Warning them of unexpected duplicates in training data that might create bias in their model the next time it retrains
Freshness checks for the tables upstream from dashboards they’ve created for key executives that are expected to refresh on schedule to provide an up to date view of the business
Keeping data replication running smoothly
The financial services industry consumes an enormous amount of external data to drive investment decisions and other high-dollar-amount use cases. Data observability helps Venture Capital funds like SignalFire know that all of the external data being consumed is landing on time so they can keep their models and analytics fresh.
Here are some examples of data replication that benefit from observability:
Ensuring data integration tools like Fivetran aren’t just running on time, but actually moving the expected volume of data into the data warehouse
Third party data purchased from vendors or data marketplaces that may not always arrive on time, triggering credits owed under their contracts
Operational data and reverse-ETL
Getting data out of the warehouse and into operational tools like HubSpot, Salesforce, Marketo, and Jira is a key part of the promise of central data platforms. Push all the data into the warehouse, transform it to combine and aggregate and enrich everything, then push it into the places the business needs to use it. Solutions like Census and Hightouch are helping companies operationalize their data via reverse-ETL. Data observability becomes incredibly valuable in these applications, because uncaught data problems turn into operational errors quickly and at scale.
Imagine millions of marketing emails going out at 9:00AM with missing or obviously incorrect values. With data observability, duplication or missing values are easily detectable before the emails are sent, saving the company from making an embarrassing mistake to prospective customers.
Working more efficiently
Data teams, and indeed all teams across an organization, work more efficiently with proper data observability in play. Learn more about automating data observability at scale here.
What to look for in a data observability platform?
Ease, speed, and accuracy of coverage
At the most fundamental level, a data observability platform should take the burden of writing and maintaining manual tests and move data teams from reacting to data quality fires to proactive resolving them. That means the platform should leverage automation wherever possible, including automatically recommending and implementing data quality metrics and detecting and alerting when issues occur.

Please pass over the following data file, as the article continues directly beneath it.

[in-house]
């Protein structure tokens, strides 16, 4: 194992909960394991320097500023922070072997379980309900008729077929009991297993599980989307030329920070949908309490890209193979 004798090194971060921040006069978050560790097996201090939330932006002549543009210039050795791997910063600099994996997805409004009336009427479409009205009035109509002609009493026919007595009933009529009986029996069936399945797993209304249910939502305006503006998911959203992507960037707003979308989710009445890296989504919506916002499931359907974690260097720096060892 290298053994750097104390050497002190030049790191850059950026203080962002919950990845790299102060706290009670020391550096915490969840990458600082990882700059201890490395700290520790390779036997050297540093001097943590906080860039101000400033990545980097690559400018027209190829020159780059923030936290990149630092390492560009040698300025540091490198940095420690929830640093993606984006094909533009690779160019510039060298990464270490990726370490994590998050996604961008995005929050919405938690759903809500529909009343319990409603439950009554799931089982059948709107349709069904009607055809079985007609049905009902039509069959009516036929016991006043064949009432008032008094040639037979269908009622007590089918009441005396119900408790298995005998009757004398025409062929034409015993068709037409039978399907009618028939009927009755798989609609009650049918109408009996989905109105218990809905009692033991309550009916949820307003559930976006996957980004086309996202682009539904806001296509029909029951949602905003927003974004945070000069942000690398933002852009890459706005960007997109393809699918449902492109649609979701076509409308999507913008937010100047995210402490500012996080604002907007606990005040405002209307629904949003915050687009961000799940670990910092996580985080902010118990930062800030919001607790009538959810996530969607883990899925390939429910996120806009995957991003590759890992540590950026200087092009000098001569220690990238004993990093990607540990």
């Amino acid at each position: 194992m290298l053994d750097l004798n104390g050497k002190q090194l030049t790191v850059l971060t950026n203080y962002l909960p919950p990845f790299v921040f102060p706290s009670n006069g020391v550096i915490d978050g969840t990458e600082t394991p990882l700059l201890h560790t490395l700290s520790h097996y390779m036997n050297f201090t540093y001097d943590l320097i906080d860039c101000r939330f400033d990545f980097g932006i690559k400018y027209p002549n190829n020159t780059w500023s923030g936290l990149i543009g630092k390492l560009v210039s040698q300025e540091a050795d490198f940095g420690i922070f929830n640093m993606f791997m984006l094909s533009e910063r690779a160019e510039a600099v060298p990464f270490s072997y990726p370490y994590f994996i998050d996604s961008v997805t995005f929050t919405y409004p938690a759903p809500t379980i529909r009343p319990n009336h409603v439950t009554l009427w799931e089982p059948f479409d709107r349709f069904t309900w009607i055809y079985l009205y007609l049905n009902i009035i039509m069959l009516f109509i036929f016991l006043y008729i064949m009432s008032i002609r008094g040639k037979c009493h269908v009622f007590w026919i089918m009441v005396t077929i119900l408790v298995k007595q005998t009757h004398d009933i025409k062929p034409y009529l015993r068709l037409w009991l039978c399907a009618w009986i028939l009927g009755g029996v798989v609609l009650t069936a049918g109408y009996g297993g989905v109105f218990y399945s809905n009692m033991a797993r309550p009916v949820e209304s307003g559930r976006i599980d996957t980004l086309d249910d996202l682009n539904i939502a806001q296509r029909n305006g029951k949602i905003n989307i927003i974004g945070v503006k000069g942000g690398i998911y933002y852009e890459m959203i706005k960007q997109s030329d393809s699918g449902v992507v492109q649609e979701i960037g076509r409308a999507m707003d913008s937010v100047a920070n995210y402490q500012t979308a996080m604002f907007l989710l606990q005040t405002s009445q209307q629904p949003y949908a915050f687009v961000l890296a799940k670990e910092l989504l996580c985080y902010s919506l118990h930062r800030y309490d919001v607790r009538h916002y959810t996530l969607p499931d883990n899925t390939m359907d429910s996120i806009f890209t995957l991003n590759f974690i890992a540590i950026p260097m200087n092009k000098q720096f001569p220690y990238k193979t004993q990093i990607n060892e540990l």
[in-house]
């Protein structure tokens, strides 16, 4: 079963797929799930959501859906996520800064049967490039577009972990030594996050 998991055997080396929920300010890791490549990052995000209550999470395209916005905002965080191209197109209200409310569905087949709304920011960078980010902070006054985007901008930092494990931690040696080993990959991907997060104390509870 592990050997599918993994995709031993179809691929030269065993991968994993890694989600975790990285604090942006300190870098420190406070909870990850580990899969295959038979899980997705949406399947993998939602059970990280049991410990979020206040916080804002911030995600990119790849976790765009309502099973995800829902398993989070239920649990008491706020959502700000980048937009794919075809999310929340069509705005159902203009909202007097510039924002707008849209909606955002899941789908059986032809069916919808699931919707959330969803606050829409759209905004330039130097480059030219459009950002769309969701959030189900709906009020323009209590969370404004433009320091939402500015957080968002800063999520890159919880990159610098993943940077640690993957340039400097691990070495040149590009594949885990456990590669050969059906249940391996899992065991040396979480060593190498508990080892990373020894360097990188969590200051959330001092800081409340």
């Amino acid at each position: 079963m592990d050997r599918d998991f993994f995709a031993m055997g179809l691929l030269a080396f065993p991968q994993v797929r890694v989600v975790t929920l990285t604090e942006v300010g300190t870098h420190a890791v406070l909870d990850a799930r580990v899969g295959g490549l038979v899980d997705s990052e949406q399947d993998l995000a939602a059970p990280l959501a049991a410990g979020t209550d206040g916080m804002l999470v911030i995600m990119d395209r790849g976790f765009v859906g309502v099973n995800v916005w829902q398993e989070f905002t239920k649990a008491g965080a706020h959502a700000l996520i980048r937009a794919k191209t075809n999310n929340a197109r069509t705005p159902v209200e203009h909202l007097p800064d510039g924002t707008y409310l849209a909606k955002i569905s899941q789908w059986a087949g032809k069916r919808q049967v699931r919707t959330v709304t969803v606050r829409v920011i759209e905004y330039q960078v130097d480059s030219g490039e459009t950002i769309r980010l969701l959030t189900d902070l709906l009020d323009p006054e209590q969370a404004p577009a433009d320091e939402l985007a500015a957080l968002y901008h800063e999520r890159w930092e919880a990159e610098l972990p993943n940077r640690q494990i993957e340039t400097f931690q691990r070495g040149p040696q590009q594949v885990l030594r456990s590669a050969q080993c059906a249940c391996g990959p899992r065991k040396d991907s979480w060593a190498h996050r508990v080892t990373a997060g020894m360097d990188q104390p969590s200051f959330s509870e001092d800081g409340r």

The platform should ultimately be able to detect all of the issues that could go wrong, from simple monitoring like freshness and row counts that you want tracked on every table, to deeper monitoring for things like distribution shifts that are necessary on the critical tables that drive key dashboards and models.
Great anomaly detection performance
Data science is the unsung hero of effective data observability and responsible for some of the most important parts of a data observability system, including anomaly detection. Bad anomaly detection that simply relies on moving averages or shoehorning an open source forecasting project into an anomaly detection role runs the risk of creating a giant noise-making machine.
With solid anomaly detection in place, data teams can proactively detect issues (even “unknown, unknowns”) and leadership can hone into the root causes of business problems quickly. Without advanced anomaly detection, data teams have less assurance that their data observability system will catch all of the issues that matter without flooding them with false positives.
Helps you monitor replications and migrations
Data is constantly being updated, optimized, and migrated. Cloud migrations happened 24x faster during the pandemic, and now, more data than ever is being moved into data warehouses and lakes with tools like Airbyte, Fivetran, and Matillion. A data observability platform can ensure that the data you moved from point A landed unbroken at point B, providing greater validation at a fraction of the time normally needed to compare datasets.
This is done by comparing datasets and identifying differences. Ideally the comparison should be automatic, meaning columns need to be mapped in the source and target tables, metrics need to be determined, and the differences are computed to tell you if anything is getting dropped or mutated as it’s moving from one place to another.
Supports upward/outward reporting
Once the platform is up and running, you’ll want to be able to quantify how much you’re improving data reliability for your organization. Features like built-in analytics dashboards, or the ability to export data into your warehouse for custom analysis will help your team quantify and communicate your progress with leadership and other teams.
Integration with your stack
You need to ensure that the data observability platform will work with the other tools in your stack. Here are the major considerations, and you can check out Bigeye’s integrations here.
How data observability helps you keep data reliable
Data observability gives data teams the information they need to predict, diagnose, understand, and ultimately prevent problems before they impact their users. And when they start identifying problems earlier, fixing them faster, and preventing them from happening again, their organizations can start to use data in higher-risk, higher-reward applications.
That’s what they really want at the end of the day—to put their data to work in the highest value applications they possibly can.
Data teams using Bigeye have reported 50%+ reductions in incidents that reach their users, 20-30% less time spent working on data quality in general, and problem detection and resolution times down from several days to a few hours.
If you want to see how Bigeye can help your data team, schedule a demo with us today.